Overall, the FinePix F550's image quality is disappointing. While exposure was accurate and colors were generally pleasing (with my studio lamps being the exception), the photos have strong detail loss and very significant corner blurring (here's a good example). The corner blurring was so bad that I asked Fuji to take a look at the photos and tell me if the camera was defective. The response was not what I was expecting: they said the camera was performing up to spec. It's probably a combination of too many pixels being pushed through that 15X lens and poor quality control on Fuji's part, but regardless, the photos don't look great. While other online galleries haven't shown corner blurring as bad as I've experienced (hence the QA problem), the noise reduction issue is definitely real, as you can see in the photo gallery at PhotographyBLOG. As far as noise goes, you'll want to put the camera into the High ISO & Low Noise mode for best results, as photos taken at full resolution don't stay clean for long. In fact, if you treat the F550EXR as an 8 Megapixel (rather than 16MP) camera, you'll be a lot happier with the results! Purple fringing was generally well controlled. Highlight clipping was a problem at times, but that just means that you need to switch over to the D-Range Priority mode.
So that's my opinion about the FinePix F550EXR's photo quality. Now it's time for you to view our gallery and see what you think!
The FinePix F550EXR and its new sensor can record Full HD video. That means that video is recorded at 1920 x 1080 at 30 frames/second, with stereo sound, for up to 29 minutes. A 4GB SDHC card will hold about 38 minutes worth of video. If you want a lower resolution, you can drop down to 1280 x 720 (720p), with the same time limit. You can also record at VGA (640 x 480), as well, for up to 115 minutes.
As with its predecessor, the camera lets you use the optical zoom while recording a movie. The lens moves slowly and quietly, to minimize the chance of the microphone picking up any motor noise. The camera can also focus continuously, so things will stay in focus as you zoom or pan the camera. The sensor-shift IS system is also available, though as I illustrated way back in the tour section of the review, it doesn't seem to dampen camera shake that much.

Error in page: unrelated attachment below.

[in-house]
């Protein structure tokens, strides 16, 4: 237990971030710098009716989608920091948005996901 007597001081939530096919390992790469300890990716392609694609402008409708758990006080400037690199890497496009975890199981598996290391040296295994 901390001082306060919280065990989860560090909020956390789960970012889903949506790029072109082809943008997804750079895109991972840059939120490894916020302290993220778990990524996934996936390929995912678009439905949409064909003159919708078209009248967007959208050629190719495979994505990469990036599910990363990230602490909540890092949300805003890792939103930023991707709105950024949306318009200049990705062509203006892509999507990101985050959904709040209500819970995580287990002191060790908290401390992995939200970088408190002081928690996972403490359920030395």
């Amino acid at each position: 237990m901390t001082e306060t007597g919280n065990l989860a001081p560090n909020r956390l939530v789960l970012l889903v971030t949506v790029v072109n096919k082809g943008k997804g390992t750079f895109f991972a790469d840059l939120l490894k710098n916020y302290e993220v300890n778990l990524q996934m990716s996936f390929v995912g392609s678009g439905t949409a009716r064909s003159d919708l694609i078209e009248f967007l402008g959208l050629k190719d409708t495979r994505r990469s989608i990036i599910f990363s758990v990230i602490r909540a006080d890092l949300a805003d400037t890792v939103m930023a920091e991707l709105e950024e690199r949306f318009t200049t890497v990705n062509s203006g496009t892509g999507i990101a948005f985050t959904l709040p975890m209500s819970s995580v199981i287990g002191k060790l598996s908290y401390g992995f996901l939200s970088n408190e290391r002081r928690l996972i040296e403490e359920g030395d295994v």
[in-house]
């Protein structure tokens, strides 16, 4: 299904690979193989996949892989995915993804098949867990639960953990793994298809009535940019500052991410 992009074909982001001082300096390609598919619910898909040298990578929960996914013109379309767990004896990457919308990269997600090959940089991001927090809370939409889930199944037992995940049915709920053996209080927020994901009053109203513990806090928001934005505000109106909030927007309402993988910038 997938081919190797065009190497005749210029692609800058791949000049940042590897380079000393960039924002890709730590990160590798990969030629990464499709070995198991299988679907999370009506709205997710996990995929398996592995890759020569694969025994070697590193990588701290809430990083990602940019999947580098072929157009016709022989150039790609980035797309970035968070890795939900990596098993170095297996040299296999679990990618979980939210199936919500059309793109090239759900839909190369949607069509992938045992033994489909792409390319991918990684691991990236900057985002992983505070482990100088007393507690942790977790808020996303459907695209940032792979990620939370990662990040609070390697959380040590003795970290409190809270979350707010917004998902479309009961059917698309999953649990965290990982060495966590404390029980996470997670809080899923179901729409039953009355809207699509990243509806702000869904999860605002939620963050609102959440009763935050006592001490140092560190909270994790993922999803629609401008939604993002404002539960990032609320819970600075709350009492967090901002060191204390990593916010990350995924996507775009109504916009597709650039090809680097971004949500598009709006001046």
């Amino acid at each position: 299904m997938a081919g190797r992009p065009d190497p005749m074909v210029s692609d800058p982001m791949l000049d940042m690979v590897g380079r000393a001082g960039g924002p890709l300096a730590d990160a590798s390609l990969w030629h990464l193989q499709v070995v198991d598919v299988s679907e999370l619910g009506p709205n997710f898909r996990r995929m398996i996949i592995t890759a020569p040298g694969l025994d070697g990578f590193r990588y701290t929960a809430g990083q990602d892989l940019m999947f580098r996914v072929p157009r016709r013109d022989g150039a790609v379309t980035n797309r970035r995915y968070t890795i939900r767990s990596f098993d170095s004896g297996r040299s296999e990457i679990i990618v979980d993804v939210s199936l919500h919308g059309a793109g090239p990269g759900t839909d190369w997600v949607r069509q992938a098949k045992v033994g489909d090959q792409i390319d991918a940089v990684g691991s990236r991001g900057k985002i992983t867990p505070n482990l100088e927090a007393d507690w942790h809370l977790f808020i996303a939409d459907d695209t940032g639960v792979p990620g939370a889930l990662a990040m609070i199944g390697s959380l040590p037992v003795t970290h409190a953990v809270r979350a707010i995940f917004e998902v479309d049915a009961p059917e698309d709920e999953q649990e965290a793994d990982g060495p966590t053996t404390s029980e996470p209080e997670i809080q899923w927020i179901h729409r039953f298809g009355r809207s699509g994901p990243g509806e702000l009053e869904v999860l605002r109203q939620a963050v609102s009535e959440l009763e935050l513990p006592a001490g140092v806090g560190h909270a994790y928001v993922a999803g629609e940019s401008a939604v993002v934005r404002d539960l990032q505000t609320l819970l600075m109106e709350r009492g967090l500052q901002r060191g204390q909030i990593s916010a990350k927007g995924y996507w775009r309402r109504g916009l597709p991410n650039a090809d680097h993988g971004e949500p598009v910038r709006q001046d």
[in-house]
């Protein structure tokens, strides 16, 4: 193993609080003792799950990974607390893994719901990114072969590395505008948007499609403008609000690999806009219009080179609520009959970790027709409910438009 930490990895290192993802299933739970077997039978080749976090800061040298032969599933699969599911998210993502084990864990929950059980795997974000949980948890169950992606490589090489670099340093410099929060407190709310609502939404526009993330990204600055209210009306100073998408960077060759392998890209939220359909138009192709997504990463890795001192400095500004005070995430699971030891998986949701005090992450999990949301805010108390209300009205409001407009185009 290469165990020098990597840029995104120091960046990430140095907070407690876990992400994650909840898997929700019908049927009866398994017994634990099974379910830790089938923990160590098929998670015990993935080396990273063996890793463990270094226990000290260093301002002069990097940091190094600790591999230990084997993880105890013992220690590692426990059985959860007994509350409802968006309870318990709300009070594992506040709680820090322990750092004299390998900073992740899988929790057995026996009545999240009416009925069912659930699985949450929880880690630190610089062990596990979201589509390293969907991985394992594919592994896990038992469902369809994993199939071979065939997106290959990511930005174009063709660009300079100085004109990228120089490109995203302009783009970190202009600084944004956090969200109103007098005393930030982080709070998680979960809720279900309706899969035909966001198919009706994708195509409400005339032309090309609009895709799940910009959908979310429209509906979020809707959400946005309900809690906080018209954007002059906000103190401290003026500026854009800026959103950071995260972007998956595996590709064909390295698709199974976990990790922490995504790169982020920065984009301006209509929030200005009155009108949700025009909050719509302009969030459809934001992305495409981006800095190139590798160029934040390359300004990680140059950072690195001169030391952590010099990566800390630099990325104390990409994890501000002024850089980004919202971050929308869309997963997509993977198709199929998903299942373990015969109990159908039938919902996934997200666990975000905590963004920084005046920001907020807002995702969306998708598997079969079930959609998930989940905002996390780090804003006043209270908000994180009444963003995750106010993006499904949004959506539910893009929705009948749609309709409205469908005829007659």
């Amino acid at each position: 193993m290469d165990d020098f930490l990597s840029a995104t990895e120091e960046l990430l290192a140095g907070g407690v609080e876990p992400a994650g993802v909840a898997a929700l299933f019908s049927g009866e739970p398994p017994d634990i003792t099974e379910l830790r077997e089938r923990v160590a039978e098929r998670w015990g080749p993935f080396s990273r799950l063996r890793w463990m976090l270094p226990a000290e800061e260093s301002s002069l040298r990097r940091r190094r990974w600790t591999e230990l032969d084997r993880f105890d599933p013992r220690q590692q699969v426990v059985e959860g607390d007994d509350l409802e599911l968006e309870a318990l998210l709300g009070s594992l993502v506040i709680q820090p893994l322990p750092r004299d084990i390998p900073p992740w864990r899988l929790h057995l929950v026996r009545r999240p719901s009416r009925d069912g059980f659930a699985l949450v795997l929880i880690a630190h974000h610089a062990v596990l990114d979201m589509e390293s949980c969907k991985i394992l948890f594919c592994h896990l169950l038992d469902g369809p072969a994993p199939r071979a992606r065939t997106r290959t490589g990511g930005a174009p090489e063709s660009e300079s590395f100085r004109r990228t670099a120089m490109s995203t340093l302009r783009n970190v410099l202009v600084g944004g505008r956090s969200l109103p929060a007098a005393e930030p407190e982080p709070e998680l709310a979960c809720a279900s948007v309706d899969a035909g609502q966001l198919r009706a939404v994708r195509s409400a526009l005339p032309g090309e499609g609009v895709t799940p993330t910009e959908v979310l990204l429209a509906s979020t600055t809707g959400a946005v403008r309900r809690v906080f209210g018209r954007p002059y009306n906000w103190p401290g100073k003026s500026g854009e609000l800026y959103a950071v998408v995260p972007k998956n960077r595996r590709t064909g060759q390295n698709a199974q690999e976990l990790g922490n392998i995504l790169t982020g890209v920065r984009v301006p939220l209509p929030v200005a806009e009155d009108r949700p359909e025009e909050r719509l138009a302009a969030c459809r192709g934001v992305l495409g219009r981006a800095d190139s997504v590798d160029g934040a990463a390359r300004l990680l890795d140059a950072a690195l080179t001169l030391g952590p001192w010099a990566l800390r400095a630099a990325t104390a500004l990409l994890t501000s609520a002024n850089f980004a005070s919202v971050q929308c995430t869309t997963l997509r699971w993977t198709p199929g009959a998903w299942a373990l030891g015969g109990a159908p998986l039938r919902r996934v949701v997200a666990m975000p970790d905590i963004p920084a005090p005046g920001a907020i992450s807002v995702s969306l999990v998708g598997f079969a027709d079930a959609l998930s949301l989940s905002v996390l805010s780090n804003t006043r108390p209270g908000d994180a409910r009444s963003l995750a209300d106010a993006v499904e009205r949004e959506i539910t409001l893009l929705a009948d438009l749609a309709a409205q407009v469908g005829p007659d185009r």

There are no manual controls of any kind in movie mode. You just press the red button to start recording, and again to stop. You can take a still image during movie recording by pressing the shutter release button. The stills are saved at the 8 Megapixel resolution.
The F550EXR can also record high speed movies, taken at 80, 160, or 320 fps. As is usually the case, as the frame rate goes up, the resolution goes down, so those will be recorded at 640 x 480, 320 x 240, and 320 x 112, respectively. These silent movies are recorded at high speed but played back at 30 fps, giving the impression of slow motion.
Movies are saved in QuickTime and use the H.264 codec.
Here's a sample movie for you, taken at the Full HD setting. I don't know about you, but the movies seem a little over-compressed to my eyes.
The FinePix F550EXR has a pretty neat playback mode. Basics include slideshows (complete with transitions and the ability to highlight faces), image protection, favorite tagging, voice captions, DPOF print marking, thumbnail view (up to 100 at a time), and playback zoom.
|Image search feature||Searching by GPS location name|
In addition to viewing photos one at a time or as thumbnails, you can also search through them by date, face (recognized, close-up, couple, or group), scene mode, file type (still or movie), whether they're tagged as a favorite, and even by GPS landmark name.
The camera allows you to rotate, resize, or crop photos. The only editing tool for photos is redeye removal, though it only works if the camera detected faces in the image. There are no movie editing tools available.
A crazy GPS-related feature that I can't show you (since I get no reception in my house) is called Photo Navigation. Once the GPS has your current location, you can pick a photo that has been geo-tagged and the camera will show you the direction and distance you need to go to reach that subject. I can't imagine ever using that, but there you go.
Another neat trick the F550 can do is create photobooks. These aren't books you can have printed; rather, they're more like electronic albums that can be viewed on the camera or in MyFinePix Studio on your PC. You can manually add photos to a book, or you can use the image search to help pick them.
The camera shows you a decent amount of info about your photos right away, including the landmark name or coordinates. For more info, plus a histogram, just press the display button.
The F550EXR moves through photos fairly quickly. If you're using the four-way controller, expect a full resolution image appearing about a half second after a low res placeholder. You can go a lot faster using the control dial, though it's showing the low res version only until you stop scrolling.